The servile is Moses and produces Pharisees and scribes; the filial is Christ and makes children of God. The servile is either occupied with the ceremonies which Moses commanded or with those which people themselves have invented; the filial is active (sehefftig) in the love of God and one’s neighbor; yet he also submits himself (unterwindet er sich) to the ceremonies for the sake of the servants that he may instruct them in that which is better and lead them to sonship (kindschafft). The servile produces self-willed and vindictive people; the filial creates peaceable and mild-natured persons; the servile is severe (schwer) and gladly arrives quickly at the end of the work; the filial is light and directs its gaze to that which endures (die were). The servile is malevolent (ungünstig) and wishes no one well but himself; the filial would gladly have all men to be as himself. The servile is the Old Covenant, and had the promise of temporal happiness (seligkeit); the filial is the New Covenant, and has the promise of eternal happiness, namely, the Creator Himself. The servile is a beginning and preparation for happiness; the filial is the end and completion (volkomenheit) itself. The servile endured for a time; the filial will last forever. The servile was a figure and shadow; the filial is the body and truth.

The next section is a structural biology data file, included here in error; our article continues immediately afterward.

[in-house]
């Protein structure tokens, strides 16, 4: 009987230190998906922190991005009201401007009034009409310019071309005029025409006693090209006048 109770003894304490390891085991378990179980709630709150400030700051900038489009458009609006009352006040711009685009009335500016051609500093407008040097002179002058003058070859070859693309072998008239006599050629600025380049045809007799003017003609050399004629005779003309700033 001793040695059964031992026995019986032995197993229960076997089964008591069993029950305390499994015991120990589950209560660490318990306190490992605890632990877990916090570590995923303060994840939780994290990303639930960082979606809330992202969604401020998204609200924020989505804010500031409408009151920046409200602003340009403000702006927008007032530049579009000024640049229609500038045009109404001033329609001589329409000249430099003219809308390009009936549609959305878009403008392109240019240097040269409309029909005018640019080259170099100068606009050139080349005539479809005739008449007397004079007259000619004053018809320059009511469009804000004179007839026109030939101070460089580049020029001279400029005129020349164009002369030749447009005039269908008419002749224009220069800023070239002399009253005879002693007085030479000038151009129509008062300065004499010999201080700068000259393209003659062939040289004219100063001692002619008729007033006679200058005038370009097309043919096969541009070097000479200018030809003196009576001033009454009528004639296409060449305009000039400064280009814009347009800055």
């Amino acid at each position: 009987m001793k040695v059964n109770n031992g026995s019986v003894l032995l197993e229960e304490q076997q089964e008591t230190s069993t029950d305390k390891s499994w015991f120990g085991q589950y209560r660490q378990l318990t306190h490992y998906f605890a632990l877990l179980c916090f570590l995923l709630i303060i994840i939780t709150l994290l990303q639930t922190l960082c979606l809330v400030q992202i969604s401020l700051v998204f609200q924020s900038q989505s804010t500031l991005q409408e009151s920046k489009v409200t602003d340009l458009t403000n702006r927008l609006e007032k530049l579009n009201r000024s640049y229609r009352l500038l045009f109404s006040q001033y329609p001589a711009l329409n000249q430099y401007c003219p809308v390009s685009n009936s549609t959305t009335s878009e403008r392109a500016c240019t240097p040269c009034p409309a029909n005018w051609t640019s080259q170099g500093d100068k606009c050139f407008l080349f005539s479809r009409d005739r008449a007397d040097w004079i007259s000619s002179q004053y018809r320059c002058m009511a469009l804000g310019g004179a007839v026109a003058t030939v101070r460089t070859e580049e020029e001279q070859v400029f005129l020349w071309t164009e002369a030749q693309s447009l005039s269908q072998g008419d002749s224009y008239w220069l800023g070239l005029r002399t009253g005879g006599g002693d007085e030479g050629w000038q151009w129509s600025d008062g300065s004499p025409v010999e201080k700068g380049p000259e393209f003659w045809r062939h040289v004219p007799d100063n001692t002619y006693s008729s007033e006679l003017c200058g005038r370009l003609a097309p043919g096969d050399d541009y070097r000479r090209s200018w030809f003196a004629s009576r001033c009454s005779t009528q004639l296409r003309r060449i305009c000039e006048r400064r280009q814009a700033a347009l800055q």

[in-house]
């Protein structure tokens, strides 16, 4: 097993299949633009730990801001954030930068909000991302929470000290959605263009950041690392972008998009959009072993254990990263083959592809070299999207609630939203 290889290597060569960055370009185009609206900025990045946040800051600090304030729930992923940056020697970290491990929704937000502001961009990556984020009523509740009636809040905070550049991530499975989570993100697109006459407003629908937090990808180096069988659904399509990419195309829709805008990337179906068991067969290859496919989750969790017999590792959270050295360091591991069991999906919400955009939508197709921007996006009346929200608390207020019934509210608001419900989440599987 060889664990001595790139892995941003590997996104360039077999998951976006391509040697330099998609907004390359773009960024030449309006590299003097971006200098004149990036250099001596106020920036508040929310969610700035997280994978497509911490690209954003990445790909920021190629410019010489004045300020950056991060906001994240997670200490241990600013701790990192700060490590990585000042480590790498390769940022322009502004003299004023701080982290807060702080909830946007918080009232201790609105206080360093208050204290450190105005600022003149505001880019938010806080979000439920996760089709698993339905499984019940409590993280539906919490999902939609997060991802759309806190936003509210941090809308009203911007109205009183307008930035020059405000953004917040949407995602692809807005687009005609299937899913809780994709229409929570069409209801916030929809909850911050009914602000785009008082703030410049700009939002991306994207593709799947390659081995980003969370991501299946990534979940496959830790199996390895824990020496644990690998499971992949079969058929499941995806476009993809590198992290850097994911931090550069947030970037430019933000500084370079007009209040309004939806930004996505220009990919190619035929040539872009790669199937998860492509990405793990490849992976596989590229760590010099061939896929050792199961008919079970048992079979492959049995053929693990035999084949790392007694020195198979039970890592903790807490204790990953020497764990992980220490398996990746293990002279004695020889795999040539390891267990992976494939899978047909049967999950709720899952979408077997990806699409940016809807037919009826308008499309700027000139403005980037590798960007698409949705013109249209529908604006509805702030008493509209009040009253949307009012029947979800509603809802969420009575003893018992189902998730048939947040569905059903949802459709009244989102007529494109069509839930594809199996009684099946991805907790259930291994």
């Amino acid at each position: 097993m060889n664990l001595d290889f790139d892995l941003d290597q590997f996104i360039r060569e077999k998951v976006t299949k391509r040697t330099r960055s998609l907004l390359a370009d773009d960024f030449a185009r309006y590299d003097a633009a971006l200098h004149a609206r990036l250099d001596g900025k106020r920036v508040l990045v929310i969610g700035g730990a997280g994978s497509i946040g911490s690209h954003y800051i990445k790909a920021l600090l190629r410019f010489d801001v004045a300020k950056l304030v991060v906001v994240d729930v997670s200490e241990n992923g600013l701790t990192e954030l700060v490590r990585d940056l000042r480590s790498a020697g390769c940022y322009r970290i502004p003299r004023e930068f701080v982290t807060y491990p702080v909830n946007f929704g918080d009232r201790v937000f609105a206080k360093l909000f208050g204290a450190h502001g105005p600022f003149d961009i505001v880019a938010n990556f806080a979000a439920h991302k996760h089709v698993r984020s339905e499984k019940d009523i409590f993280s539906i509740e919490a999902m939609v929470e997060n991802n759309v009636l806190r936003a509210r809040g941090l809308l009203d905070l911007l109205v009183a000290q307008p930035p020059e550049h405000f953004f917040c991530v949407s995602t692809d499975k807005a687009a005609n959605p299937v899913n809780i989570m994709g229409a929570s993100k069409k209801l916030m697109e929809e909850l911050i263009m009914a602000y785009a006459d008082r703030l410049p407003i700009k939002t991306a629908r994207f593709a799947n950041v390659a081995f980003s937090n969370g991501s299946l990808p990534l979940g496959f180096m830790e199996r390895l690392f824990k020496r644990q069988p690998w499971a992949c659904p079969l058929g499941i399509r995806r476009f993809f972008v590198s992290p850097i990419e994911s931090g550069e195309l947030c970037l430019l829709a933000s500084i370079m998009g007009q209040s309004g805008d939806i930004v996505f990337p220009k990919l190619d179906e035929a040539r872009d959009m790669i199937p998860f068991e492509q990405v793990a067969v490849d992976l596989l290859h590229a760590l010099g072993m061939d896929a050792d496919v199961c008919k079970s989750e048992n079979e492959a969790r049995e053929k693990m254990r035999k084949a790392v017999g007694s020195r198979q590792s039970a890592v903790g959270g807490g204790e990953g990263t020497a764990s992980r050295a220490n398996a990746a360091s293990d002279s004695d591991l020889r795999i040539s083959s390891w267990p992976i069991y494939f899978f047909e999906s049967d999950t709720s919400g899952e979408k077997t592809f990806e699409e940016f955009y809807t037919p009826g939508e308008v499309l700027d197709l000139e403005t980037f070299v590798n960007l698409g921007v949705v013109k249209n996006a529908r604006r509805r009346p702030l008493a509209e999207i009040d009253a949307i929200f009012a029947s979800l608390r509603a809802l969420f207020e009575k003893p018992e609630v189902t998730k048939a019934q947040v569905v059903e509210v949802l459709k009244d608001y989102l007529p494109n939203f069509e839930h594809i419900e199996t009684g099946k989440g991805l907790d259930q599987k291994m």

Here Sattler likens the mental disposition of the servile with Moses who represents the behavior found in the Old in contrast with filial that parallels Christ and the conduct found in the New. A servile mindset only creates legalists while the filial manifests Spirit filled heirs of God. The servile’s focus is on the minutest details of traditions and liturgies while the filial’s motivation is loving God and their neighbor. The filial will submit him or herself to “ceremonies” not for the reasons that the servile would do so. The filial does so in order to show the sevile the path to what is better. A servile mentality only produces egotistical and vengeful individuals in contrast to the peaceable filial. One may start with a servile outlook but they should not remain in that state perpetually. Their view should not be happiness that only exist in the present but happiness with eternity in view. Sattler continues with his “familiar Anabaptist distinction between the lower ethical standards of the Old Testament and the higher law of the New.”